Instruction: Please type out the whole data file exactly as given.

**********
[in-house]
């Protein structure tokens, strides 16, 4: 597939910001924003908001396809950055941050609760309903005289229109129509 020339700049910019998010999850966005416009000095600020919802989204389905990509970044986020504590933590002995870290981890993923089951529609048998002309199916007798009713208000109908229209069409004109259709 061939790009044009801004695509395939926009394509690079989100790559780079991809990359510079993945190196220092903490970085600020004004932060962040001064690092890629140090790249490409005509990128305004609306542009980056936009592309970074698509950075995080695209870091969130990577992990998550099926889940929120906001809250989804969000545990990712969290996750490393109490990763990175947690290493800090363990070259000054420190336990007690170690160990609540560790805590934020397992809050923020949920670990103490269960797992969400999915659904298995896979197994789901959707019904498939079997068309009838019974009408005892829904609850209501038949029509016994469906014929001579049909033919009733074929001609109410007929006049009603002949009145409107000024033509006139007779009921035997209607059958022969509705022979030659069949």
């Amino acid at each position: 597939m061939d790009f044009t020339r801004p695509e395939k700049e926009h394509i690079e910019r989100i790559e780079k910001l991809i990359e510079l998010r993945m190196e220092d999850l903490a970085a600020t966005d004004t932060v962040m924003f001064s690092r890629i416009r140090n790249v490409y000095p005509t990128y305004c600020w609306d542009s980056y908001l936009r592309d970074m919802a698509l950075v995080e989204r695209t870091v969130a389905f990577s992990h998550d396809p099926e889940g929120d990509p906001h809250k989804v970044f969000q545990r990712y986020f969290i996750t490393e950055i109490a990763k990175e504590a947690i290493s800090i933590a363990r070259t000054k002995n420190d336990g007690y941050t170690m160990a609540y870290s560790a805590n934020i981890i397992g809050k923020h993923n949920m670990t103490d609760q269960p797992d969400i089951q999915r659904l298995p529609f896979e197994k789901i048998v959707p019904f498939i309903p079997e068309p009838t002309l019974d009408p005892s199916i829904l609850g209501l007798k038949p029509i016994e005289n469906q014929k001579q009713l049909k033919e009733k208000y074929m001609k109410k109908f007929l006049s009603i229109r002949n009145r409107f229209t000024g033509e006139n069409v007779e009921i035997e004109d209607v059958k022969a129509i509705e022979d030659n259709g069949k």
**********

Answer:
[in-house]
């Protein structure tokens, strides 16, 4: 597939910001924003908001396809950055941050609760309903005289229109129509 020339700049910019998010999850966005416009000095600020919802989204389905990509970044986020504590933590002995870290981890993923089951529609048998002309199916007798009713208000109908229209069409004109259709 061939790009044009801004695509395939926009394509690079989100790559780079991809990359510079993945190196220092903490970085600020004004932060962040001064690092890629140090790249490409005509990128305004609306542009980056936009592309970074698509950075995080695209870091969130990577992990998550099926889940929120906001809250989804969000545990990712969290996750490393109490990763990175947690290493800090363990070259000054420190336990007690170690160990609540560790805590934020397992809050923020949920670990103490269960797992969400999915659904298995896979197994789901959707019904498939079997068309009838019974009408005892829904609850209501038949029509016994469906014929001579049909033919009733074929001609109410007929006049009603002949009145409107000024033509006139007779009921035997209607059958022969509705022979030659069949």
């Amino acid at each position: 597939m061939d790009f044009t020339r801004p695509e395939k700049e926009h394509i690079e910019r989100i790559e780079k910001l991809i990359e510079l998010r993945m190196e220092d999850l903490a970085a600020t966005d004004t932060v962040m924003f001064s690092r890629i416009r140090n790249v490409y000095p005509t990128y305004c600020w609306d542009s980056y908001l936009r592309d970074m919802a698509l950075v995080e989204r695209t870091v969130a389905f990577s992990h998550d396809p099926e889940g929120d990509p906001h809250k989804v970044f969000q545990r990712y986020f969290i996750t490393e950055i109490a990763k990175e504590a947690i290493s800090i933590a363990r070259t000054k002995n420190d336990g007690y941050t170690m160990a609540y870290s560790a805590n934020i981890i397992g809050k923020h993923n949920m670990t103490d609760q269960p797992d969400i089951q999915r659904l298995p529609f896979e197994k789901i048998v959707p019904f498939i309903p079997e068309p009838t002309l019974d009408p005892s199916i829904l609850g209501l007798k038949p029509i016994e005289n469906q014929k001579q009713l049909k033919e009733k208000y074929m001609k109410k109908f007929l006049s009603i229109r002949n009145r409107f229209t000024g033509e006139n069409v007779e009921i035997e004109d209607v059958k022969a129509i509705e022979d030659n259709g069949k």